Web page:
How would you prevent a silent heart attack?
1. Get your cholesterol and blood pressure count tested regularly.
2. Refrain from smoking.
3. Get your VO2 max checked regularly.
4. Live a healthy lifestyle: Refrain from smoking and excessive alcohol consumption; exercise daily, eat healthy.
5. Control high blood pressure, cholesterol, and diabetes
6. Be aware of your body and call on a doctor if you feel there’s anything which is bothering you.
Are you experiencing irregular and fluctuating heartbeats? Is your heartbeat too fast or too slow? If yes, then it signifies that you are suffering from arrhythmias or abnormal heart rhythms. This is a disorder which affects the heart rate or heart rhythm and the heartbeat becomes irregular.
Causes of abnormal heart rhythms
Arrhythmias occurs due to problems with the electrical conduction system of the heart. In this case, abnormal signals might occur; the electrical signals might get blocked or slowed down, or the electric signals may travel in different paths throughout the heart. Abnormal heartbeats are commonly caused by the following:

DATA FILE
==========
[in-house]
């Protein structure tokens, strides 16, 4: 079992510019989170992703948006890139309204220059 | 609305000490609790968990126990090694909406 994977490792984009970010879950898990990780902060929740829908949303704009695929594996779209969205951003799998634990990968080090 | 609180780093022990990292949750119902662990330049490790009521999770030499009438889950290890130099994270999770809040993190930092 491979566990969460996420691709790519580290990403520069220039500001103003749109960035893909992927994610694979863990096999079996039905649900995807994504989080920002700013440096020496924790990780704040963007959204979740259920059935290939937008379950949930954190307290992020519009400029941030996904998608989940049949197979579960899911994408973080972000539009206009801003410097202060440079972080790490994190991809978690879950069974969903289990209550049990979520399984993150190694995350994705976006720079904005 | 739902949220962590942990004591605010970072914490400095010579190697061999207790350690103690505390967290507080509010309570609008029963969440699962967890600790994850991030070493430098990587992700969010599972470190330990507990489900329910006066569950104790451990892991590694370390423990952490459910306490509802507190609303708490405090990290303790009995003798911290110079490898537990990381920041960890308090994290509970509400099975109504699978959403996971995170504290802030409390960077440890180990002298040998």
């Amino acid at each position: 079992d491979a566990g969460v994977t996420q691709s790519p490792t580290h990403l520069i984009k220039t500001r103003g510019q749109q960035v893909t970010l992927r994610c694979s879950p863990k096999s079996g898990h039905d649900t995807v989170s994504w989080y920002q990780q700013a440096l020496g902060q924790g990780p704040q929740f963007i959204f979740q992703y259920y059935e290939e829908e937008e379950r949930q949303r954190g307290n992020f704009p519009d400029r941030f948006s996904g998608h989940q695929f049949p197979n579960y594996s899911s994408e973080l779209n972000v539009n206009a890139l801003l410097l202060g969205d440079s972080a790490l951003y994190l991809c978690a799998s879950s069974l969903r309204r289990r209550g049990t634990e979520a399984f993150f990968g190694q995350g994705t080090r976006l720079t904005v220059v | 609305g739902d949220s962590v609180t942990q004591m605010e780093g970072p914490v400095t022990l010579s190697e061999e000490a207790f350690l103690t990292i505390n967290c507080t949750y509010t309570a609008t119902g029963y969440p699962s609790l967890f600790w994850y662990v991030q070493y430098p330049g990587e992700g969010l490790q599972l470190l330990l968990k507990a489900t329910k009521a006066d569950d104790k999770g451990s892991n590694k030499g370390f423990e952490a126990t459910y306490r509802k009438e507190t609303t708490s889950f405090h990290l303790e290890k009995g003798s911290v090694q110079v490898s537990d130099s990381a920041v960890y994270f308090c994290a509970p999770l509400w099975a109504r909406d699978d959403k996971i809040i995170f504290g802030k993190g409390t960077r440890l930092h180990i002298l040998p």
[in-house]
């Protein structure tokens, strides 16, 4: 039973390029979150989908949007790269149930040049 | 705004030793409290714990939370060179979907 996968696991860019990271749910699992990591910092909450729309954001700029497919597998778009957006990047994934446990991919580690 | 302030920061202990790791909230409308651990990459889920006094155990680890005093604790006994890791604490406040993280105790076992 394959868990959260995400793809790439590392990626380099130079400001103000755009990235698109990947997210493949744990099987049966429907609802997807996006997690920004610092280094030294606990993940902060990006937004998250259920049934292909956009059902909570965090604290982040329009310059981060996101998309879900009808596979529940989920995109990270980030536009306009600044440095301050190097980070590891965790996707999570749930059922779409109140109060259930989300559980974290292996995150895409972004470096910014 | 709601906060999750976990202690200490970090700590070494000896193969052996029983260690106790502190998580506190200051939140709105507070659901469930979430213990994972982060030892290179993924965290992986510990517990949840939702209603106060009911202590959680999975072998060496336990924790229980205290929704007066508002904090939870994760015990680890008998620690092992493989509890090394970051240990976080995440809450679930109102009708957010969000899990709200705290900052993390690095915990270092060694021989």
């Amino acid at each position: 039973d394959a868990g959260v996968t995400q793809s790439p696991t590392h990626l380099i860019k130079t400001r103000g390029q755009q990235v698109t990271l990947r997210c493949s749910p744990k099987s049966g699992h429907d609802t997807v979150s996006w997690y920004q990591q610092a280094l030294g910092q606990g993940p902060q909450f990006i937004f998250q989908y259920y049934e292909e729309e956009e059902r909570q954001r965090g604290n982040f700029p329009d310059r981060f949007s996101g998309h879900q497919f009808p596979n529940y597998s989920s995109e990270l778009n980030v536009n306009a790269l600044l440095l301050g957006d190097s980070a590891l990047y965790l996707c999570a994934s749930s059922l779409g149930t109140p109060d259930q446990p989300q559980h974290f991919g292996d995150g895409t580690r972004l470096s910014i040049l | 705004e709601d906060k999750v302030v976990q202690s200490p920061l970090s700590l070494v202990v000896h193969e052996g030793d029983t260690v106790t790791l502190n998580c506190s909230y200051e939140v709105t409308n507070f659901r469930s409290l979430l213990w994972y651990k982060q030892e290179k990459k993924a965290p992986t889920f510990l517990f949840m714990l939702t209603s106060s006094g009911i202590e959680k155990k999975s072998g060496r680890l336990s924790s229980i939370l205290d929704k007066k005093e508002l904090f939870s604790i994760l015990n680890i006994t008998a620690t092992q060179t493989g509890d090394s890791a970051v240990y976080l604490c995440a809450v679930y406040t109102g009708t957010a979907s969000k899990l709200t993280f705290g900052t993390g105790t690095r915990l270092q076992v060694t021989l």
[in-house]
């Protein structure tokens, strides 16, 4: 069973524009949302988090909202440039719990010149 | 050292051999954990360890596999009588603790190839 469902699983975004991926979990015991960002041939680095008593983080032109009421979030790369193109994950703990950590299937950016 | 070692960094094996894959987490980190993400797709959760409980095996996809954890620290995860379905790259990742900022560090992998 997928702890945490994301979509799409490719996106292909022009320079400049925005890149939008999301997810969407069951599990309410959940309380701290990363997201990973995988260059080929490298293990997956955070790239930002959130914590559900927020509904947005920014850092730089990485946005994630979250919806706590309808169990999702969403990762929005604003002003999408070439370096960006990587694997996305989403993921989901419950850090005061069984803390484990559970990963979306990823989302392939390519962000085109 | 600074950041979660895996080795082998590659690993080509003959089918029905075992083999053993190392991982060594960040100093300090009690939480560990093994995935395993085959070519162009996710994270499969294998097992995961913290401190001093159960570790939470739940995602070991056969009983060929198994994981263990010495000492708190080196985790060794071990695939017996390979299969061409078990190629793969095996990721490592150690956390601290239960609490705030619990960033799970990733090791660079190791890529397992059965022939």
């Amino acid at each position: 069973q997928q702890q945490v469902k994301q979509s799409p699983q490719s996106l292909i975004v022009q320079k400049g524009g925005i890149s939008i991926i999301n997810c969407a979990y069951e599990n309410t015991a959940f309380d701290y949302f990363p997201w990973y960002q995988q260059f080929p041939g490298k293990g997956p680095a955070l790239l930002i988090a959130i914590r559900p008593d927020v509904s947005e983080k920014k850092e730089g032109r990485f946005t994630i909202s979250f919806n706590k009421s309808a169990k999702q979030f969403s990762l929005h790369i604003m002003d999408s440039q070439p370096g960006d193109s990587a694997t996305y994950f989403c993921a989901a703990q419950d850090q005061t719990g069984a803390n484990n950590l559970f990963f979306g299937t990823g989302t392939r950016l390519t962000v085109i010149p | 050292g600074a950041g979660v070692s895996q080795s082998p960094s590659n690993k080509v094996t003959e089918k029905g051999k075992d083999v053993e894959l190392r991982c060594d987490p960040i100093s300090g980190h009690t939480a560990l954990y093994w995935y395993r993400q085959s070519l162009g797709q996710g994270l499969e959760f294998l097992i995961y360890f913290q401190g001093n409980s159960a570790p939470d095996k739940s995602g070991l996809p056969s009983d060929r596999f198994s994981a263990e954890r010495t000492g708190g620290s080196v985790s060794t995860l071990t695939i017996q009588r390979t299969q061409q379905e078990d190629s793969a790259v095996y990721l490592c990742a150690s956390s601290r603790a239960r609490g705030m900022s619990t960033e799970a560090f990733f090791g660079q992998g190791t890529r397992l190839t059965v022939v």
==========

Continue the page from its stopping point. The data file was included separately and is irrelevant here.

- Abnormal potassium levels in the body
- Heart attacks or due to a damaged heart muscle, owing to a previous heart attack
- Inborn heart diseases
- Cases of an enlarged heart and heart failure
- Overreaction of the thyroid gland
- Several other substances or medicines may lead to arrhythmias, such as alcohol, stimulant drugs, caffeine, nicotine, and antidepressant medicines or blood pressure medicines.
Common symptoms of this condition apart from irregular heartbeat patterns include chest pain, fainting, dizziness and light-headedness, trouble in breathing and paleness.
Diagnosis of abnormal heart rhythms